Posts Tagged ‘baked’

Long ones are rutabaga, pentagon-shaped ones are parsnip!

One of the greatest losses the world faces is the rapidly diminishing availability of heirloom produce. While I’m no fan of Michael Pollan’s hypocritical and, in my humble opinion, very misguided perspectives on the so-called virtues of omnivorism, it was his book The Botany Of Desire, which I read in my high school botany class, that first alerted me to monocrop issues when I was 17. Through Pollan, I learned how plant diversity has been seriously undermined in the past century by human preferences and influences. I am disappointed that Pollan’s nostalgic foodism (for more on this topic, I suggest checking out Colleen Patrick-Goudreau’s excellent podcast on the subject of “pasturbating”) contributes to his erroneous and dangerous conclusions about eating animals and animal byproducts, but I will forever remember and be grateful to him for being the person who showed me the importance of heirloom produce.

Last week, I found myself at the Santa Monica Farmers’ Market buying heaps of gorgeous produce. I just moved to Los Angeles a little over a week ago, and my friend Josia was determined not to let any significant amount of time pass before we hit up the mecca of beach-side produce. It was amazing to breathe in fresh Pacific Ocean air as I filled my canvas bag with purple carrots, heirloom root vegetables, thick and robust curly kale, and more.

Santa Monica Farmers' Market. Image via: Dripwear.com

A few days later, our friend Puki came over to the little apartment Court and I share in Hollywood for dinner and we made spirulina salad. We decided that we wanted something a bit heartier in addition, when I thought I would make some raw parsnip rice (note: this is an amazing dish, I highly recommend it!). Then, it dawned on me that I could make parsnip into fries, and use the rutabaga I got as well. It worked out beautifully! Here is the recipe:

Heirloom Rutabaga-Parsnip Fries

(Serves 1-3)




Coconut Oil



Preheat oven to 385 degrees. Cut rutabaga and parsnip into desired shapes, and then thinly coat with coconut oil and salt. Roast for 40-50 minutes, depending on desired texture. Enjoy!

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Greetings, Queer Vegan Foodies! Today, I would love to share with you a recipe I developed this morning for a most unique vegan treat: The Mookie!

Combining the best qualities of cookies and muffins, the mookie defies traditional food categories. It is cookie-shaped and crisp on the outside like a cookie, yet soft and undeniably fluffy like a muffin on the inside.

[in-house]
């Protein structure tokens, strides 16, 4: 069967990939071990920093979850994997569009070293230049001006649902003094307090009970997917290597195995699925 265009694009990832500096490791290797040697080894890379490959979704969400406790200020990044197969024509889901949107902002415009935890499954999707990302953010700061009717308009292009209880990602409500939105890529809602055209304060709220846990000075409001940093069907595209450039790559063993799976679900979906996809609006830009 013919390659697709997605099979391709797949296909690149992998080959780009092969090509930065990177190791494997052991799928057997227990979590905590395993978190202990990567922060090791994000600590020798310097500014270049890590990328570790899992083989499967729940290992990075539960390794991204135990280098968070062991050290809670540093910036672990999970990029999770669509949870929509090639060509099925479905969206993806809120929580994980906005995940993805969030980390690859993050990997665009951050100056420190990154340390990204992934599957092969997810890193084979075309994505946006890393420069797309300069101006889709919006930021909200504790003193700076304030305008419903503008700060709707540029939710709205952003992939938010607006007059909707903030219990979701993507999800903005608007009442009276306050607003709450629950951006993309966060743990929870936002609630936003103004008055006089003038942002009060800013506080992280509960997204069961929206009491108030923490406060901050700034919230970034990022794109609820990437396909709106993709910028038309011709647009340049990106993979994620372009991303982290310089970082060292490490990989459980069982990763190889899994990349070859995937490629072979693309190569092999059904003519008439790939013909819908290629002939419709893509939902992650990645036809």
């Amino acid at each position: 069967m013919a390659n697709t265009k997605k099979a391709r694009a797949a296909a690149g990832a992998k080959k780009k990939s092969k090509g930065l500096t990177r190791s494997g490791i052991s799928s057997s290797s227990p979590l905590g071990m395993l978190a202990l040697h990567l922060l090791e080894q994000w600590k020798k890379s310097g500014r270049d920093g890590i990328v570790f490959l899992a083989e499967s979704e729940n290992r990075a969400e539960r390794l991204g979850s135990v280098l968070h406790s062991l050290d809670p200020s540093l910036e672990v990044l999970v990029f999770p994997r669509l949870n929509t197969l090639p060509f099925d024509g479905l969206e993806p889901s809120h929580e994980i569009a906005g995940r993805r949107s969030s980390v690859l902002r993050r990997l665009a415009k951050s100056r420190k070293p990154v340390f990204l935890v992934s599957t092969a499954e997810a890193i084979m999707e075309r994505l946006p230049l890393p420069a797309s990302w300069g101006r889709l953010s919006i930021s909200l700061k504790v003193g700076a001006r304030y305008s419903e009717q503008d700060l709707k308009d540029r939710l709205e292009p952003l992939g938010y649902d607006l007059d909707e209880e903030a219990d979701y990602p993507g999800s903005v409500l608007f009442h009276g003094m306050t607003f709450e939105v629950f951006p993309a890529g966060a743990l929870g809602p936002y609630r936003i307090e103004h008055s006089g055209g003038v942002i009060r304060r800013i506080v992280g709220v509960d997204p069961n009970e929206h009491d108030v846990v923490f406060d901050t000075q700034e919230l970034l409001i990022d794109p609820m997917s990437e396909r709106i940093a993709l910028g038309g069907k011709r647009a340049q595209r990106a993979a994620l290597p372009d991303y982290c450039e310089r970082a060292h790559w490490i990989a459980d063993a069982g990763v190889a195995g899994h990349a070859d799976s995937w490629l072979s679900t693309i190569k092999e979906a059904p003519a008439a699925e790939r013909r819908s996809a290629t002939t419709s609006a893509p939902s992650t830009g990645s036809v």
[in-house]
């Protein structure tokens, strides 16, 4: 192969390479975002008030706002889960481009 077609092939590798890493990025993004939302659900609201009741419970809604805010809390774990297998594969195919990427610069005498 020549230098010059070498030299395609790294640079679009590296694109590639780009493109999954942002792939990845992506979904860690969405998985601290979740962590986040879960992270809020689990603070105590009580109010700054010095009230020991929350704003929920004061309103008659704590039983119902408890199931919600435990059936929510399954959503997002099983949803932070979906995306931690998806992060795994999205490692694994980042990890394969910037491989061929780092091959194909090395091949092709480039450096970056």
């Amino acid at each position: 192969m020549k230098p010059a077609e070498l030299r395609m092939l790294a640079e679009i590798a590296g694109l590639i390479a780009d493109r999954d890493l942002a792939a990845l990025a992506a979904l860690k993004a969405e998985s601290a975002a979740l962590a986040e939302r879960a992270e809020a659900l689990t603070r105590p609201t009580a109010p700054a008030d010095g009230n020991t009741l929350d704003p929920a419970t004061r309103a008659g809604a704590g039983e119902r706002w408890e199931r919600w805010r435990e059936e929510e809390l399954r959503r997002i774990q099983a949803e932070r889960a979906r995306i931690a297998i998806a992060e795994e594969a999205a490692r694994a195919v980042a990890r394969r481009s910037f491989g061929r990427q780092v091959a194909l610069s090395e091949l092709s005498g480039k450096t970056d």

The mookie is especially inspirational and queer in that it does not pretend to fit neatly into either baked good category, instead straddling the lines of two categories with grace and deliciousness. I appreciate that queer vegan food does not find the need to constantly imitate non-vegan cuisine. While it may “pass” as a burger or spaghetti or something recognizable according to normative food culture, it is often most amazing and delicious when embraced for what it is–a unique, decidedly queer dish.

When transitioning to veganism, we often find the need to rely on meat analogs or construct our meals around the idea of having a “protein” as the central element on our plates. As our understanding of the wonder of plant food evolves, we may be excited to enjoy a heaping bowl of kale salad marinated in lemon juice, salt and hemp oil with strips of rehydrated wakame and spirulina on top. We may partake in the mookie, loving it for its queer in-betweenness, without feeling the need to expect it to choose to exclusively embody its cookie or muffin nature.

I chose to make these mookies gluten-free and low-glycemic, using xylitol and stevia for sweeteness and all-purpose gluten-free flour. It would make sense to include your favorite vegan chocolate or carob chips, however since we didn’t have any on hand, I took an extra half an hour to make raw vegan chocolate (melted and combined cacao butter, cacao powder, stevia, xylitol, vanilla powder, salt, then hardened in the freezer and chopped it all up into chip-like chunks).


The Mookie (serves 10-14)



2 cups gluten-free flour

1 tsp baking soda

pinch salt

chocolate chips

1/2 tsp vanilla powder or extract

1/2 cup xylitol

3 Tbs ground flax


1/4 cup hot water

3/4 cup coconut oil (use less and add a bit more water, if you’d like)

4 drops stevia (optional)


Preheat oven to 350 degrees. Mix 1/4 cup hot water with ground flax. Add wet ingredients to flax water mixture. In a separate bowl, mix dry ingredients. Mix wet and dry ingredients and form into little balls on a pre-greased baking sheet. Bake for 15-20 minutes, depending on desired texture. Enjoy!

Embrace the in-betweenness. Eat mookies!

Would love to hear in the comments what you think of the recipe, and about your favorite “in-between” vegan foods!


Sarah E.

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